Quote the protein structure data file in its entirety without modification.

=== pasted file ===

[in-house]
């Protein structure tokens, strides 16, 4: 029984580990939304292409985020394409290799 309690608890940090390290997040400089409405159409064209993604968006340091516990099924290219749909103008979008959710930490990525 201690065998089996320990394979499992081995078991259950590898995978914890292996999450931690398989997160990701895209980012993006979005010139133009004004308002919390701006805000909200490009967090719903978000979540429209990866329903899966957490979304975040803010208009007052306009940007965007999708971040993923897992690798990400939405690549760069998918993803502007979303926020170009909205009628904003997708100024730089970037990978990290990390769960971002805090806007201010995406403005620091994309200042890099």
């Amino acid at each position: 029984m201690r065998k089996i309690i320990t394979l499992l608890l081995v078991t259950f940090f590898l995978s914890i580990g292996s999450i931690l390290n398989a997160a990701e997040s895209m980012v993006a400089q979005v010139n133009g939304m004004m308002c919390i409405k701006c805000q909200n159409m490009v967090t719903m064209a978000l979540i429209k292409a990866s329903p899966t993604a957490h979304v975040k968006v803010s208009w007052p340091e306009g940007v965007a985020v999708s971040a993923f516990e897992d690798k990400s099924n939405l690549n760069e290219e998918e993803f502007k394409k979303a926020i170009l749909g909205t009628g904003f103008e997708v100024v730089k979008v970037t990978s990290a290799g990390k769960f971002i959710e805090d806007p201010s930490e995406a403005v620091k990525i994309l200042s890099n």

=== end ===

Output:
[in-house]
């Protein structure tokens, strides 16, 4: 029984580990939304292409985020394409290799 309690608890940090390290997040400089409405159409064209993604968006340091516990099924290219749909103008979008959710930490990525 201690065998089996320990394979499992081995078991259950590898995978914890292996999450931690398989997160990701895209980012993006979005010139133009004004308002919390701006805000909200490009967090719903978000979540429209990866329903899966957490979304975040803010208009007052306009940007965007999708971040993923897992690798990400939405690549760069998918993803502007979303926020170009909205009628904003997708100024730089970037990978990290990390769960971002805090806007201010995406403005620091994309200042890099």
């Amino acid at each position: 029984m201690r065998k089996i309690i320990t394979l499992l608890l081995v078991t259950f940090f590898l995978s914890i580990g292996s999450i931690l390290n398989a997160a990701e997040s895209m980012v993006a400089q979005v010139n133009g939304m004004m308002c919390i409405k701006c805000q909200n159409m490009v967090t719903m064209a978000l979540i429209k292409a990866s329903p899966t993604a957490h979304v975040k968006v803010s208009w007052p340091e306009g940007v965007a985020v999708s971040a993923f516990e897992d690798k990400s099924n939405l690549n760069e290219e998918e993803f502007k394409k979303a926020i170009l749909g909205t009628g904003f103008e997708v100024v730089k979008v970037t990978s990290a290799g990390k769960f971002i959710e805090d806007p201010s930490e995406a403005v620091k990525i994309l200042s890099n």